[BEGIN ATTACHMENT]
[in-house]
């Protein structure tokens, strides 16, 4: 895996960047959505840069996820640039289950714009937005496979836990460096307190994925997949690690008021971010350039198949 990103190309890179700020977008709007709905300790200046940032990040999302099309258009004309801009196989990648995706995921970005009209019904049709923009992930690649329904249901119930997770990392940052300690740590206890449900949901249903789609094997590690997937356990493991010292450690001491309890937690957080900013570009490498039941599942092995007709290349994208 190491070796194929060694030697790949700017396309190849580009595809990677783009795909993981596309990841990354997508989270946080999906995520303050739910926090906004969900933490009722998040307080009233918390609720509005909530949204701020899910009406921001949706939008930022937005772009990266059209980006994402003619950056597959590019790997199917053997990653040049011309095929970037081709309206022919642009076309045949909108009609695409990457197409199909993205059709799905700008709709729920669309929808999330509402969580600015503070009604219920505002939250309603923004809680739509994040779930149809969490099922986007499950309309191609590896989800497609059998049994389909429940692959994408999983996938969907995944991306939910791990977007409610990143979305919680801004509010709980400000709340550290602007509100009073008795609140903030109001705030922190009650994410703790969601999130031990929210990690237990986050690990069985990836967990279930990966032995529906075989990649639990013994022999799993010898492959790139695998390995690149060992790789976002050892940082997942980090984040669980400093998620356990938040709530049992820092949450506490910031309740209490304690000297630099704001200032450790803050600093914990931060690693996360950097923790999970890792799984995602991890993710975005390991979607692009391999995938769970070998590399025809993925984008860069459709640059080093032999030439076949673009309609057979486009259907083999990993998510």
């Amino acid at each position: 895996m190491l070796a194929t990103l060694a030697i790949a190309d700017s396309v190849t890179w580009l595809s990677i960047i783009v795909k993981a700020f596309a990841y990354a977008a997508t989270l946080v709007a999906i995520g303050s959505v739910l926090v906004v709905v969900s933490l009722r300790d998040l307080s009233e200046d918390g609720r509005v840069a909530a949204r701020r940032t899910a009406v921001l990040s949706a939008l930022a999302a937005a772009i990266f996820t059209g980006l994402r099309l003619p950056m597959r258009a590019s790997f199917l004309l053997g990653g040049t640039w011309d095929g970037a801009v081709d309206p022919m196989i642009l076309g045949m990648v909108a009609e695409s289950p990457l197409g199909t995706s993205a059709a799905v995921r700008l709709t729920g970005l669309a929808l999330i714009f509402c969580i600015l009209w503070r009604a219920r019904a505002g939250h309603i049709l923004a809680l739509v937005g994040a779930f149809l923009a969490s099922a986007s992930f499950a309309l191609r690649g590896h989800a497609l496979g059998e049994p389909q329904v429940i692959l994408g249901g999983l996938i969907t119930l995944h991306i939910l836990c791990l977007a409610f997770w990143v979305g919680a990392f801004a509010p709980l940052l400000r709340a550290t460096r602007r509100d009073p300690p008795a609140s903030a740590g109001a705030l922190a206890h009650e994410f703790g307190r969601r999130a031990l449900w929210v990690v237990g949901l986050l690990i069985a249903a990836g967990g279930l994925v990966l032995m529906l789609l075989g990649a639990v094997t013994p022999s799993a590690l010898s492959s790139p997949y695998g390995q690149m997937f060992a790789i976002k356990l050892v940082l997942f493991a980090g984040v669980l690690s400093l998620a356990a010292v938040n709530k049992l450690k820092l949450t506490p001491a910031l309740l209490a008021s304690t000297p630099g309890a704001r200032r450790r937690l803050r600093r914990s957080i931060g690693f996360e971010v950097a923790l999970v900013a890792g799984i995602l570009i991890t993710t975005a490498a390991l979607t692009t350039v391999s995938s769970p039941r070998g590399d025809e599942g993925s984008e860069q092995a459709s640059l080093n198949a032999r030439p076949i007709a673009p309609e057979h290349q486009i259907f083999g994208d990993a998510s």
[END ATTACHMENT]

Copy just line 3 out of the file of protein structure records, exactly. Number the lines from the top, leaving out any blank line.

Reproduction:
């Amino acid at each position: 895996m190491l070796a194929t990103l060694a030697i790949a190309d700017s396309v190849t890179w580009l595809s990677i960047i783009v795909k993981a700020f596309a990841y990354a977008a997508t989270l946080v709007a999906i995520g303050s959505v739910l926090v906004v709905v969900s933490l009722r300790d998040l307080s009233e200046d918390g609720r509005v840069a909530a949204r701020r940032t899910a009406v921001l990040s949706a939008l930022a999302a937005a772009i990266f996820t059209g980006l994402r099309l003619p950056m597959r258009a590019s790997f199917l004309l053997g990653g040049t640039w011309d095929g970037a801009v081709d309206p022919m196989i642009l076309g045949m990648v909108a009609e695409s289950p990457l197409g199909t995706s993205a059709a799905v995921r700008l709709t729920g970005l669309a929808l999330i714009f509402c969580i600015l009209w503070r009604a219920r019904a505002g939250h309603i049709l923004a809680l739509v937005g994040a779930f149809l923009a969490s099922a986007s992930f499950a309309l191609r690649g590896h989800a497609l496979g059998e049994p389909q329904v429940i692959l994408g249901g999983l996938i969907t119930l995944h991306i939910l836990c791990l977007a409610f997770w990143v979305g919680a990392f801004a509010p709980l940052l400000r709340a550290t460096r602007r509100d009073p300690p008795a609140s903030a740590g109001a705030l922190a206890h009650e994410f703790g307190r969601r999130a031990l449900w929210v990690v237990g949901l986050l690990i069985a249903a990836g967990g279930l994925v990966l032995m529906l789609l075989g990649a639990v094997t013994p022999s799993a590690l010898s492959s790139p997949y695998g390995q690149m997937f060992a790789i976002k356990l050892v940082l997942f493991a980090g984040v669980l690690s400093l998620a356990a010292v938040n709530k049992l450690k820092l949450t506490p001491a910031l309740l209490a008021s304690t000297p630099g309890a704001r200032r450790r937690l803050r600093r914990s957080i931060g690693f996360e971010v950097a923790l999970v900013a890792g799984i995602l570009i991890t993710t975005a490498a390991l979607t692009t350039v391999s995938s769970p039941r070998g590399d025809e599942g993925s984008e860069q092995a459709s640059l080093n198949a032999r030439p076949i007709a673009p309609e057979h290349q486009i259907f083999g994208d990993a998510s």